Government contractors performing work on contracts governed by the Service Contract Act (SCA) or Davis-Bacon and Related Acts (DBRA) received some welcome news this week when the U.S. Department of Labor’s Wage and Hour Division (DOL-WHD) issued guidance exempting cash-in-lieu payments (payment of additional cash compensation to satisfy a fringe benefit obligation) from the employee’s regular rate of pay for purposes of calculating employee compensation for paid leave under the Families First Coronavirus Relief Act (FFCRA). The guidance, however, includes an important – and potentially frequently applied – exception.
Lockton comment: For more information about FFCRA leave, please refer to this DOL guidance. Note also that a federal court in New York just invalidated a portion of the DOL’s FFCRA guidance. See our alert on this important development and which employers might be affected.
As background, government contractors must pay employees a “prevailing wage” that includes a base wage component and a fringe benefit component. For example, a government contractor performing work under an SCA contract and operating under a DOL-WHD issued standard wage determination currently has a $4.54 per hour fringe benefit rate. This means an employee’s prevailing wages, in the normal course of business, include their base wages plus an additional $4.54 an hour in fringe benefits.
Many contractors satisfy their fringe benefit obligations by allowing the employee to opt for additional cash in exchange for waiving group health plan coverage.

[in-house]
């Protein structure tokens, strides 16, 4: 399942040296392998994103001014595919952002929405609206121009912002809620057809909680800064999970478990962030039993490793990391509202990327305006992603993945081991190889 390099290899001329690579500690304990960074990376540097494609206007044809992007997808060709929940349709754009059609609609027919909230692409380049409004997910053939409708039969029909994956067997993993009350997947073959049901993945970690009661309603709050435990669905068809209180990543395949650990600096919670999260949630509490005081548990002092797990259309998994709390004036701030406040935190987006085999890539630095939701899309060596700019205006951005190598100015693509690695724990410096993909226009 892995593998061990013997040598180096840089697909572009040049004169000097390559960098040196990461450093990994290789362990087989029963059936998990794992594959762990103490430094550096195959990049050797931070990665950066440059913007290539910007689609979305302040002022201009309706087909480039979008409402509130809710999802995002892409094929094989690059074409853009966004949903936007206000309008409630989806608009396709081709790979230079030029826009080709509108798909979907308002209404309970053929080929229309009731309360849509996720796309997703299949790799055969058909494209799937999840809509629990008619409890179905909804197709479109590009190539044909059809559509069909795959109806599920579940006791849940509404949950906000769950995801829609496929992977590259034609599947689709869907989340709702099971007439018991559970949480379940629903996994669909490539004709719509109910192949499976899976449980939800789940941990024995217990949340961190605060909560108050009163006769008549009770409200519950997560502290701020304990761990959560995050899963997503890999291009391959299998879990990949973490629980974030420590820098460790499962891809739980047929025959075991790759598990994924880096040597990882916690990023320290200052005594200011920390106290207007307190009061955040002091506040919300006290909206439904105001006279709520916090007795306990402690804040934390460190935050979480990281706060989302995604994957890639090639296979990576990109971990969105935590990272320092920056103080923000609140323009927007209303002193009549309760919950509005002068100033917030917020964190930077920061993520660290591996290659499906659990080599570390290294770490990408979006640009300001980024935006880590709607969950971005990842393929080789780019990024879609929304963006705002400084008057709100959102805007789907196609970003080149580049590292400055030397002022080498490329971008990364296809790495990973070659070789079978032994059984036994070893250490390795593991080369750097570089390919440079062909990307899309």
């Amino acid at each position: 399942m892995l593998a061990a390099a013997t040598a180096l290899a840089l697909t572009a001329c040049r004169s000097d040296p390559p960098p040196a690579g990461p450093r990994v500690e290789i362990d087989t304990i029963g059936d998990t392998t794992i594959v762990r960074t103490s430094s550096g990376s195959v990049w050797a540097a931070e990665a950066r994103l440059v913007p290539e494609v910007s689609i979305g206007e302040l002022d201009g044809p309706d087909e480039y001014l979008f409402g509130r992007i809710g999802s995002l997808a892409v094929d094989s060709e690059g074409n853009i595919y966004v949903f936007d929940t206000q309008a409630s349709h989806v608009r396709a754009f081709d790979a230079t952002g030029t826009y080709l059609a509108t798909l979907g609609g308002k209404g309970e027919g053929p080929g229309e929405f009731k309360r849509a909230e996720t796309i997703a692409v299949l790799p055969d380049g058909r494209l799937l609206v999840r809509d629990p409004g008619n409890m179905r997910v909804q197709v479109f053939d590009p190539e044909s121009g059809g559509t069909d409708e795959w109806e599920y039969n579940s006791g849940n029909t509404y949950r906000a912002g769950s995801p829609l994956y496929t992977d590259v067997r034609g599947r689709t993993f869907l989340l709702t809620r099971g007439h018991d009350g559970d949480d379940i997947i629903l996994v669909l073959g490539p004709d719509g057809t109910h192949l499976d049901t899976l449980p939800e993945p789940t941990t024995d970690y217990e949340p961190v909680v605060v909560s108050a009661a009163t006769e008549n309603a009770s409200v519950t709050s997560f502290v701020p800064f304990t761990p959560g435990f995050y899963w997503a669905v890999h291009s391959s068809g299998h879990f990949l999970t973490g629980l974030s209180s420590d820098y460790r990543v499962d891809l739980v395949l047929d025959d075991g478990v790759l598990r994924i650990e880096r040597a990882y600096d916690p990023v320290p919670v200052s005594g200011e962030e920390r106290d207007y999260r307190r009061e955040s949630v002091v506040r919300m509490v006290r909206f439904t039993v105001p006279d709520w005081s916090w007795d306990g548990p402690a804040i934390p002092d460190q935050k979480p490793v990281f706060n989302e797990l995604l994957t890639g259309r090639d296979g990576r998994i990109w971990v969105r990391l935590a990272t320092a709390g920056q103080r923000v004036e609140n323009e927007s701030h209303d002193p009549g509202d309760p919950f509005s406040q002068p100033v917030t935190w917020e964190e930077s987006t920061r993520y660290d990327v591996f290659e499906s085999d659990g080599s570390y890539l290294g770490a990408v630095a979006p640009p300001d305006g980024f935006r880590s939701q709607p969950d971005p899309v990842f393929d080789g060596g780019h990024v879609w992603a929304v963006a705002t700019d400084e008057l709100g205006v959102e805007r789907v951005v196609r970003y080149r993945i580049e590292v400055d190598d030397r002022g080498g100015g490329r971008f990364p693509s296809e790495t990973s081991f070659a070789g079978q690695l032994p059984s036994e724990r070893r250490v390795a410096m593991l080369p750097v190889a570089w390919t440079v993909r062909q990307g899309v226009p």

Lockton comment: Providing benefits like health insurance coverage instead of additional cash is often the preferred way to discharge the contractor’s fringe obligation, however, because of the significant pitfalls and costs — including additional payroll taxes – that employers face when paying additional cash compensation.
The DOL-WHD guidance clarifies that where a government contractor covered by SCA or DBRA offers cash in lieu of benefits, the contractor does not have to include the fringe benefit rate when calculating the amount of regular wages, for purposes of FFCRA paid leave.
However, a key exception to this general guidance arises when an employee takes FFCRA leave concurrently with other paid leave mandated by the applicable wage determination or pursuant to federally mandated paid sick leave under Executive Order 13706. In these cases, the fringe benefit rate (for employers that allow opt-out payments) is included in the calculation of wages for purposes of determining the compensation payable during the leave period.
Lockton comment: Note also that employers choosing to meet their fringe benefit obligations by providing health benefits instead of cash must continue to maintain the health coverage while an employee is out on FFCRA-protected leave.
Government contractors should review their paid leave administration policies and any applicable wage determinations to ensure that leave periods are compensated appropriately. Failing to pay wages properly could result in the government contractor owing back wages, the government withholding contract funding, or a three-year debarment from working on government contracts.